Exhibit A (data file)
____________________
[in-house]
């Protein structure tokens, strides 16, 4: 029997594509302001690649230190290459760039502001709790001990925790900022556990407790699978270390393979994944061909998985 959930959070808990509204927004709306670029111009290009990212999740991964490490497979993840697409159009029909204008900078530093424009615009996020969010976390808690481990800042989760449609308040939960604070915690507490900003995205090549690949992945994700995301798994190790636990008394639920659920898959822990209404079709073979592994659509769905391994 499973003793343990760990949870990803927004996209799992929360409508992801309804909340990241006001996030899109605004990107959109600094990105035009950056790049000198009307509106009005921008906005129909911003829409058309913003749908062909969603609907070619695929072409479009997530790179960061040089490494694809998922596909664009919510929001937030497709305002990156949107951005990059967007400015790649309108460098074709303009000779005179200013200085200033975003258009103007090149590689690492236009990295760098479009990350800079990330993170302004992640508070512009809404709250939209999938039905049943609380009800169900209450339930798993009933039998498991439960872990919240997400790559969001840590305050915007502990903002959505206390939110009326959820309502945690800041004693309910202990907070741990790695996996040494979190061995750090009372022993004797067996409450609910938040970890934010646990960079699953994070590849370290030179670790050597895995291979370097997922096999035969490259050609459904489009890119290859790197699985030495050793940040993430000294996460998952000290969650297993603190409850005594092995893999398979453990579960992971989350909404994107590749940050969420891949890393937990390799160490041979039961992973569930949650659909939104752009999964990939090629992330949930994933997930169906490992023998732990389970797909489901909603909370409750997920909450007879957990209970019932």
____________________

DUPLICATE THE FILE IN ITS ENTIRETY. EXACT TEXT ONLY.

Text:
[in-house]
């Protein structure tokens, strides 16, 4: 029997594509302001690649230190290459760039502001709790001990925790900022556990407790699978270390393979994944061909998985 959930959070808990509204927004709306670029111009290009990212999740991964490490497979993840697409159009029909204008900078530093424009615009996020969010976390808690481990800042989760449609308040939960604070915690507490900003995205090549690949992945994700995301798994190790636990008394639920659920898959822990209404079709073979592994659509769905391994 499973003793343990760990949870990803927004996209799992929360409508992801309804909340990241006001996030899109605004990107959109600094990105035009950056790049000198009307509106009005921008906005129909911003829409058309913003749908062909969603609907070619695929072409479009997530790179960061040089490494694809998922596909664009919510929001937030497709305002990156949107951005990059967007400015790649309108460098074709303009000779005179200013200085200033975003258009103007090149590689690492236009990295760098479009990350800079990330993170302004992640508070512009809404709250939209999938039905049943609380009800169900209450339930798993009933039998498991439960872990919240997400790559969001840590305050915007502990903002959505206390939110009326959820309502945690800041004693309910202990907070741990790695996996040494979190061995750090009372022993004797067996409450609910938040970890934010646990960079699953994070590849370290030179670790050597895995291979370097997922096999035969490259050609459904489009890119290859790197699985030495050793940040993430000294996460998952000290969650297993603190409850005594092995893999398979453990579960992971989350909404994107590749940050969420891949890393937990390799160490041979039961992973569930949650659909939104752009999964990939090629992330949930994933997930169906490992023998732990389970797909489901909603909370409750997920909450007879957990209970019932």